Although it is not strictly relevant to the subject of this note, I may quote a useful dictum of Lord Abinger, C.B., in Jewison v. Dyson, 9 M. & W. 586, that "every person who administers a public duty has a right to preserve order in the place where it is administered, and to turn out any person who is found there for improper purposes."

(i) There was an older charter, in 172G, constituting Mayors' Courts at Calcutta, Madras, and Bombay; but this charter was surrendered, and a fresh charter granted in 1753, reconstituting the Mayors' Courts.

CHAPTER VI.
ON MARTIAL LAW AND COUKTS MARTIAL.

(1.) Joint Opinion of the Attorney and Solicitor General, Sir Robert Henley and Hon. Charles Yorke, as to how far the proclamation of Martial Law suspends the functions of the Council. 1757.

To the Right Honourable the Lords Commissioners for Trade and

Plantations.

May It Please Your Lordships,—In pursuance of your Lordships' commands, signified to us by Mr. Pownall, in his letter of the 22nd instant, acquainting us that your Lordships had received two letters from Henry Moore, Esq., Lieutenant-Governor of Jamaica, informing your Lordships that he had, in consequence of advices which he had received of an intended invasion of that island, caused martial law to be proclaimed; and that his Majesty's Council, upon being summoned to meet in their legislative capacity, had refused to do any business, alleging that neither they nor the Assembly had any right to sit or transact business after the publication of martial law; and also transmitting to us copies of the LieutenantGovernor's letters and two other papers, containing the reasons assigned by the Council for their opinion, and their answers to several questions propounded to them by the Lieutenant-Governor, and desiring us to take the same into our consideration, and report to your Lordships our opinion thereon: we have taken the same into our consideration, and are of opinion that there is no foundation for the notion of the Council, that the proclaiming of martial law suspends the execution of the legislative authority, which may and ought to continue to act as long as the public exigencies require.

Nor do we apprehend that by such proclamation of martial law, the ordinary course of law and justice is suspended or stopped, any further than is absolutely necessary to answer the then military service of the public and the exigencies of the province.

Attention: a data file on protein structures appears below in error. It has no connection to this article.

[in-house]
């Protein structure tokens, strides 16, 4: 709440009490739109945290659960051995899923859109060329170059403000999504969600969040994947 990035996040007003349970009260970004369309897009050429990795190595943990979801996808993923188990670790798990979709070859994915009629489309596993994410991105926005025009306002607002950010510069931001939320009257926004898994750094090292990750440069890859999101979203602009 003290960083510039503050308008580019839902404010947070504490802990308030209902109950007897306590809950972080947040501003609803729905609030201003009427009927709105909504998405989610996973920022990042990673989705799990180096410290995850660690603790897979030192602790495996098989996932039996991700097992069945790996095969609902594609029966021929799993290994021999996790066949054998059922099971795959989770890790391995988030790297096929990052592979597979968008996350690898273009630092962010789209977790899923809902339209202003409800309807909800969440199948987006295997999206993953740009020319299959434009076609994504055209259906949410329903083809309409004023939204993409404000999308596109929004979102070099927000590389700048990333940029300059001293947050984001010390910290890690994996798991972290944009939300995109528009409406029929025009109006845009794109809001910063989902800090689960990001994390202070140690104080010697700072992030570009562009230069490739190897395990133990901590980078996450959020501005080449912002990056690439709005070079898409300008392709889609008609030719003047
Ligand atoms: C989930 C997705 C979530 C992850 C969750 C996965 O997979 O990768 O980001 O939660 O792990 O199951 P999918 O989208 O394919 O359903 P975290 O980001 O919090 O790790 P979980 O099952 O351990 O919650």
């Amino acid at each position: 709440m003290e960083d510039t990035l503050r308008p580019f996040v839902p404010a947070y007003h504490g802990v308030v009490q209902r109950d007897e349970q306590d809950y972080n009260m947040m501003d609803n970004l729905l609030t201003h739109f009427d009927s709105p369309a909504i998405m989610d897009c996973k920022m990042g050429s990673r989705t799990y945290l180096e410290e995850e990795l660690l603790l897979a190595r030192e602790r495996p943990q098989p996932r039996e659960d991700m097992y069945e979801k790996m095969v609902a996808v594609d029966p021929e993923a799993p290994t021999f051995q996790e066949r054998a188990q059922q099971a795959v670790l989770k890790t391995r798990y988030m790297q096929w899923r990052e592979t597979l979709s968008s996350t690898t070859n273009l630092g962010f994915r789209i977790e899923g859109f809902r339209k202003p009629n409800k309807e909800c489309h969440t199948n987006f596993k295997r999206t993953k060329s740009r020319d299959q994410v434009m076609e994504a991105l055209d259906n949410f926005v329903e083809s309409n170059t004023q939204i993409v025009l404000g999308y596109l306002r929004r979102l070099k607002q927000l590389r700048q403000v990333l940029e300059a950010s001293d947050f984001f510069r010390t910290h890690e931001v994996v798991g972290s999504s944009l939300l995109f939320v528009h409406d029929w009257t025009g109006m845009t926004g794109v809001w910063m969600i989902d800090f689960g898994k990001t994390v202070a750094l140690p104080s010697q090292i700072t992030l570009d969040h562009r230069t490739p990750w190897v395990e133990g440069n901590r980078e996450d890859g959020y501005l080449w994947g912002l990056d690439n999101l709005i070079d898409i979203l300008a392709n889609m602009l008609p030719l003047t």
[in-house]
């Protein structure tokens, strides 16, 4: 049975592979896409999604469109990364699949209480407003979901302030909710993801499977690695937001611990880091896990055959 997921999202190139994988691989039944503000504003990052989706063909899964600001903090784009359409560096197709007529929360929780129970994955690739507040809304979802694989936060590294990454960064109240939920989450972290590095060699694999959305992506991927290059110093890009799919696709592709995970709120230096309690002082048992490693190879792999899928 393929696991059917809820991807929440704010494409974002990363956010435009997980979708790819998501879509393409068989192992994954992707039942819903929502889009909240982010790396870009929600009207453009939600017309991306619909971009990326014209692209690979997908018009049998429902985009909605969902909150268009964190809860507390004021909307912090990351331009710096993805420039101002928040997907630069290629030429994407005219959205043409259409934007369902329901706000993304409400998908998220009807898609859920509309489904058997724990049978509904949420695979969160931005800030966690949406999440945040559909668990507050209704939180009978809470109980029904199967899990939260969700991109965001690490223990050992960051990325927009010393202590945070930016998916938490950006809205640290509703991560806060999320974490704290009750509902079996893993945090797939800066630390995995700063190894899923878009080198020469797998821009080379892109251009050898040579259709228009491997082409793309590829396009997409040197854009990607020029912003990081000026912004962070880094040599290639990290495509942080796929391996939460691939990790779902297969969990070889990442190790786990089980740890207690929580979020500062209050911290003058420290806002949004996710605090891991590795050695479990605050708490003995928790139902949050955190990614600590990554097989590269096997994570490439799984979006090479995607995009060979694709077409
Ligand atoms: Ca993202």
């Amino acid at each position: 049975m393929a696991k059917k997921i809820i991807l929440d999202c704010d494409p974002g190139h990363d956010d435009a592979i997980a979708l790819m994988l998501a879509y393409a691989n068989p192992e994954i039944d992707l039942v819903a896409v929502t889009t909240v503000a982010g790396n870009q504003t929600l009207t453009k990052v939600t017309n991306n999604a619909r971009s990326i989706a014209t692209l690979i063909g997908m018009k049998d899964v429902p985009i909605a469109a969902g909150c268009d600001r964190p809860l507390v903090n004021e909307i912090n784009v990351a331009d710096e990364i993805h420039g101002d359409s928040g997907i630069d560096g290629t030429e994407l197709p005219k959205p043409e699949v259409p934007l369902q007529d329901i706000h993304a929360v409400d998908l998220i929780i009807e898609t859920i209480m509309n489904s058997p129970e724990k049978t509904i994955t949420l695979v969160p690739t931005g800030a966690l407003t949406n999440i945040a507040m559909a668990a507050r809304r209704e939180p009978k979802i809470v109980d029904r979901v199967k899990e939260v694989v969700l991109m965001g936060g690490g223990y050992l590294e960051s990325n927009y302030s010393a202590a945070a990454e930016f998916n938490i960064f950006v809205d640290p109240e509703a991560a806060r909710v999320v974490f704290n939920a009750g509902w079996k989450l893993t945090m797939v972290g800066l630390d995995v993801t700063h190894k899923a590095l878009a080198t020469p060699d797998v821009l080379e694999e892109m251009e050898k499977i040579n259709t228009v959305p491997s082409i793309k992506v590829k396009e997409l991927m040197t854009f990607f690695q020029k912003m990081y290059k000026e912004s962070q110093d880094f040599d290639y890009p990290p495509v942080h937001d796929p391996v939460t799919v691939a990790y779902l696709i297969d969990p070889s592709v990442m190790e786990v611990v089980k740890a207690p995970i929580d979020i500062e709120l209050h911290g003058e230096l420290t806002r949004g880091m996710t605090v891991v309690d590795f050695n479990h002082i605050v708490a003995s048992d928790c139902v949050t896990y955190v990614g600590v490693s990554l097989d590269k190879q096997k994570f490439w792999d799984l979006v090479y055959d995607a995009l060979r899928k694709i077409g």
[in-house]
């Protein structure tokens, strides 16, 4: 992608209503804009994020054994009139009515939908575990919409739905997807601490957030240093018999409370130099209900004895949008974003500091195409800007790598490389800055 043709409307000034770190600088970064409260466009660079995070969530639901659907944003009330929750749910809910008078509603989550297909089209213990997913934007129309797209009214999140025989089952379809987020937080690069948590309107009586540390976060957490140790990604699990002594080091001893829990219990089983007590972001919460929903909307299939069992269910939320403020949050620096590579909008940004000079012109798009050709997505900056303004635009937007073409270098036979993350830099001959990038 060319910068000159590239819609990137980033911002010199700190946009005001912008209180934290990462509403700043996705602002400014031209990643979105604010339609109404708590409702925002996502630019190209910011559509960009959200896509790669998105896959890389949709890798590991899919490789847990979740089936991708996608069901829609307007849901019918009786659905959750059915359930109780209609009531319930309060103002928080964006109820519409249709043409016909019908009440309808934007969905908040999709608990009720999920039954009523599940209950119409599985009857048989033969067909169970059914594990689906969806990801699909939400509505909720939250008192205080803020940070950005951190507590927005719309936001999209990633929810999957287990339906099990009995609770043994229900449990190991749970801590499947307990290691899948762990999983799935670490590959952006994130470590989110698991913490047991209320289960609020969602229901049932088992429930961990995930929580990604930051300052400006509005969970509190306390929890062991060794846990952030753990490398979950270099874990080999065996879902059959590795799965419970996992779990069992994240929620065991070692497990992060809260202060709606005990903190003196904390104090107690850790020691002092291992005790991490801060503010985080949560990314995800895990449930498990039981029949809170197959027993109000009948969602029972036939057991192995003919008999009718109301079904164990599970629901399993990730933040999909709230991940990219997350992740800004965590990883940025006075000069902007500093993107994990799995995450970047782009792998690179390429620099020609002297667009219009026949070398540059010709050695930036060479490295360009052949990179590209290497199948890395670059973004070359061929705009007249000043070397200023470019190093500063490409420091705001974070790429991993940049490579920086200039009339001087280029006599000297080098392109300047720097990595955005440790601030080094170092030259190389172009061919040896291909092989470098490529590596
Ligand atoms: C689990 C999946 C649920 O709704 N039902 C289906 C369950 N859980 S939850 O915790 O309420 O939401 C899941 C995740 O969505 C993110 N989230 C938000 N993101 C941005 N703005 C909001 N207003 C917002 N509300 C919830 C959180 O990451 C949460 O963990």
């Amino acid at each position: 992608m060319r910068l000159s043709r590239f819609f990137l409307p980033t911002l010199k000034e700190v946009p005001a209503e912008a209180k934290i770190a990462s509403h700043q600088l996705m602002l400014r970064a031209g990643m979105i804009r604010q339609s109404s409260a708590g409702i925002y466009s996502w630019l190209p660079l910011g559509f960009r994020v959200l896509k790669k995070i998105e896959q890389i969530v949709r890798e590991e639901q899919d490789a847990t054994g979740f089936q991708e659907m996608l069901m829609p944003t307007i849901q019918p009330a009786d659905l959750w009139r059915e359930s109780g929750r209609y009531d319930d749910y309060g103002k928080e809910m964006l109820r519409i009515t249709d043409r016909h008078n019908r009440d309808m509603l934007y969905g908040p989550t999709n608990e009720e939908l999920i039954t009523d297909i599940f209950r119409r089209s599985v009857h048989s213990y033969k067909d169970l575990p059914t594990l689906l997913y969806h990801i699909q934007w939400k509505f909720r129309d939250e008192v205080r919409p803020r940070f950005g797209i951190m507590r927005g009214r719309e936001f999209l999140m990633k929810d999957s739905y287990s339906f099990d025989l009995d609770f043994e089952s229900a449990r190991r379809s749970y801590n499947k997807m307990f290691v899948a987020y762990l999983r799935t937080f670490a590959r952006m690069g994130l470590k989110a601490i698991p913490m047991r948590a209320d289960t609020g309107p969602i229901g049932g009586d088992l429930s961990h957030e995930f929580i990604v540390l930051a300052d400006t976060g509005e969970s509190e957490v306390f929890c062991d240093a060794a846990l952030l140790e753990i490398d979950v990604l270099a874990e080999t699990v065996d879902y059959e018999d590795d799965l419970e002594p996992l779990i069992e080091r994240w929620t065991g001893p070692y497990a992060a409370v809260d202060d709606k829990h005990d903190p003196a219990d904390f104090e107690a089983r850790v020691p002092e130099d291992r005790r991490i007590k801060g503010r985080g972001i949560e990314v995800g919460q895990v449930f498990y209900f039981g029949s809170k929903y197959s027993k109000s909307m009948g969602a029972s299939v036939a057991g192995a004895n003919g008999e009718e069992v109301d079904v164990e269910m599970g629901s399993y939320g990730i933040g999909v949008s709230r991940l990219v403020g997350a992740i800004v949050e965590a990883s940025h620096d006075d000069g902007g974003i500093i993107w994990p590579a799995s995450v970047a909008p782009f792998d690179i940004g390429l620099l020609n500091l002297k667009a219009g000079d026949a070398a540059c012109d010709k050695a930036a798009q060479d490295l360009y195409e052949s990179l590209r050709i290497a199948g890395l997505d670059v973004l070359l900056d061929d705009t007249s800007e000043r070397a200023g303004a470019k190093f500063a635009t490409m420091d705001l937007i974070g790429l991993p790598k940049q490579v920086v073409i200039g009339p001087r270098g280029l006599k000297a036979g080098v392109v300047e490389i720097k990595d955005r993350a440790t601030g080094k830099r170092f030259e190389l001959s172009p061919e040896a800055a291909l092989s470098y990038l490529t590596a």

Robt. Henley. January 28, 1757. C. Yorke.

(2.) Opinion of Mr. Harghave on an Irish ease involving the question of Martial Law (i).

I have perused the several papers laid before me in the case of the high treason attainder of Mr. Cornelius Grogan after his death, by the Irish Act of October 6, 1798, which included Lord Edward Fitzgerald and Mr. Beauchamp Bagnel Harvey.

But previously to attempting the draft of a reversal bill, it is necessary that it should be fixed upon what principle the bill should be framed.

There are two ways of putting the case in the proposed bill of reversal.

One is, representing that Mr. Cornelius Grogan was under compulsion from the rebels, and so was free from all crime; and that the Irish Parliament was in great measure misled into a supposition of his guilt by his having been put to death on the judgment of a court of officers acting under what was conceived to be martial law. Looking to the case in this point of view, the minutes of the evidence before the Committee of the House of Commons in Ireland, appear to me to present a very strong case in favour of considering Mr. Cornelius Grogan as having acted under compulsion. I am impressed also that his having been tried and put to death, under a proceeding called martial law, so far from being ground for inducing an Act for attainting him after his death, should have operated in preventing such an extraordinary rigour. I so express myself because that extremity was resorted to against him previously to the Irish statute, made in the 39th of his present Majesty, for suppression of the rebellion in Ireland; and so, as I conceive, was applied when the doctrine, attributing to the Crown in time of rebellion a prerogative right of authorizing the trial of arrested rebels before a court-martial and by martial law, and the punish(i) Jurisconsult Exercitations, i. 401.